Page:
In the 19th century, Al Salmi Library was establishedin Bidiyah in Dhahir then in 1970 the library was moved to (al-Mintarib), its current location. In 1984 Sheikh Muhammad al-Salmi, son of Nur al-Din al-Salmi, constructed a special building for the library in Bidiyah.

The majority of the manuscripts are unique and not available anywhere else. The library has adopted a scientific method to preserve all the contents and every manuscript and document has been digitally scanned.

In 1994, during the Cultural Heritage Year in Oman, the Al Salmi Library was rewarded for its efforts in promoting knowledge with a special prize from His Majesty Sultan Qaboos bin Said.

Features of The Al Salmi Library:

The one story building is an architectural marvel. It has all the facilities of a library including a reading area.

Al Salmi Library consists of four sections:

· letters and documents (mainly exchanges between prominent personalities throughout history)

· manuscripts (700 valuable manuscripts collected from Oman and the region)

· old printed references (over 6000 pieces)

· collection of valuable antique items from Oman (including swords and khanjars)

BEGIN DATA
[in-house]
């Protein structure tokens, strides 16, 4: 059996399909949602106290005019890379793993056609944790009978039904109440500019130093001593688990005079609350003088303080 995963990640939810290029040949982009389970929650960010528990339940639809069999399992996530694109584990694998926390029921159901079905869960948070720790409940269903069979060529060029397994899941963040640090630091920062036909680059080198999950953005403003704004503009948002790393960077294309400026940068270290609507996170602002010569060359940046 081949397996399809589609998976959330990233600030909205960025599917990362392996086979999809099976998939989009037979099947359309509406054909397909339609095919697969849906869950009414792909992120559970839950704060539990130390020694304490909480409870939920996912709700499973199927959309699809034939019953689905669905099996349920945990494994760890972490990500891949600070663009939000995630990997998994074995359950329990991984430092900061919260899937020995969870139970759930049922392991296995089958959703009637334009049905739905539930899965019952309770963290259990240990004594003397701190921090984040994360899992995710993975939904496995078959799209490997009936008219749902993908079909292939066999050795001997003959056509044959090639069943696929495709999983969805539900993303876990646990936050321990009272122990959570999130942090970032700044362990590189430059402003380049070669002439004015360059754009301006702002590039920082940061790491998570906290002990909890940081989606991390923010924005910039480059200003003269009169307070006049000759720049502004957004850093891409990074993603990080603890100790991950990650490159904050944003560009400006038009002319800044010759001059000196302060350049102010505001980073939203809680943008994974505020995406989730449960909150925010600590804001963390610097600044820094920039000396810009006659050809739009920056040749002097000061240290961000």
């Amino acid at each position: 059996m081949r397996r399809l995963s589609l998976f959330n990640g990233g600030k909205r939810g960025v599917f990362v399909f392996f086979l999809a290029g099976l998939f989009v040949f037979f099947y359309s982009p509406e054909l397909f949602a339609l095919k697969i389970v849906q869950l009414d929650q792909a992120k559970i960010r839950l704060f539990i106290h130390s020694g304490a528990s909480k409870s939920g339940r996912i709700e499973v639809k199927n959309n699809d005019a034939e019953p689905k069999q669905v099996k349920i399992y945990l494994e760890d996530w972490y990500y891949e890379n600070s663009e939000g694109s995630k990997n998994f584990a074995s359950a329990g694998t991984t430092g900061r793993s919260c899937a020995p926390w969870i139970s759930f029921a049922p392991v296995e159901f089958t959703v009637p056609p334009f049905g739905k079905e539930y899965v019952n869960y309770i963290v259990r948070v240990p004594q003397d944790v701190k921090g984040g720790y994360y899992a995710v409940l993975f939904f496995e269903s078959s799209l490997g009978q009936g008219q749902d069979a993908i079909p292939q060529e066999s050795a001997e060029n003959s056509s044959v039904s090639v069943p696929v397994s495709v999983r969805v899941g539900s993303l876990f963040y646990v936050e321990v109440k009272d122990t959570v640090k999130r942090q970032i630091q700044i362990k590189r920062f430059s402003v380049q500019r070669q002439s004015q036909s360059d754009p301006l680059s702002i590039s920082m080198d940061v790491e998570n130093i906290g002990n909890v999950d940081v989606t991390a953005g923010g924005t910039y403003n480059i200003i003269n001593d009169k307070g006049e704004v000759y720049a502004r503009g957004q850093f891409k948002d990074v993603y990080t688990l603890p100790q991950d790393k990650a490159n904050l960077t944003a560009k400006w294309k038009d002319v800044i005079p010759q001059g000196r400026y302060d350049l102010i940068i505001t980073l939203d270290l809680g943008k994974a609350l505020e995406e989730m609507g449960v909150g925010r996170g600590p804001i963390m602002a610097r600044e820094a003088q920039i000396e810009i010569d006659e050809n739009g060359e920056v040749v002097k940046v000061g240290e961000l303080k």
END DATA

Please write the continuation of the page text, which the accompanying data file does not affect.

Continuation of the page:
Visitors of the library come from Europe and other parts of the world. They are mainly researchers and have heard of the Al Salmi Library through different sources. Most of the manuscripts are available only in Arabic. Of course those coming from abroad either know Arabic or bring along a translator.

The privately owned library enjoys the moral support of the Omani government. The Al Salmi Library is supervised by the Ministry of Heritage and Culture.

The library is open to the public upon request. All books and manuscripts may not be taken from the library.

 The Future of Al Salmi Library:

Simon Hawkesley representing http://www.MaverickGlobal.info

In the future, the Al Salmi family wants to see the library grow. Currently the third generation of the Al Salmi family is managing the library. There are no directors but the whole family is passionate about preserving the scripts for future generations in Oman. Family members continue to collect rare manuscripts from abroad and from various places in Oman. No worth can be put for the collection at the Al Salmi Library. The library collection is priceless. The Al Salmi Library supports writers in publishing new titles and books about the region.

The family’s future plan is to establish a fully fledged museum beside the existing library. Al Salmi Library is not just a normal library but an institution of knowledge, that will as well continue supporting publishing ventures. In addition, the library has plans to bring more art exhibitions to the Sultanate – probably from East Asia.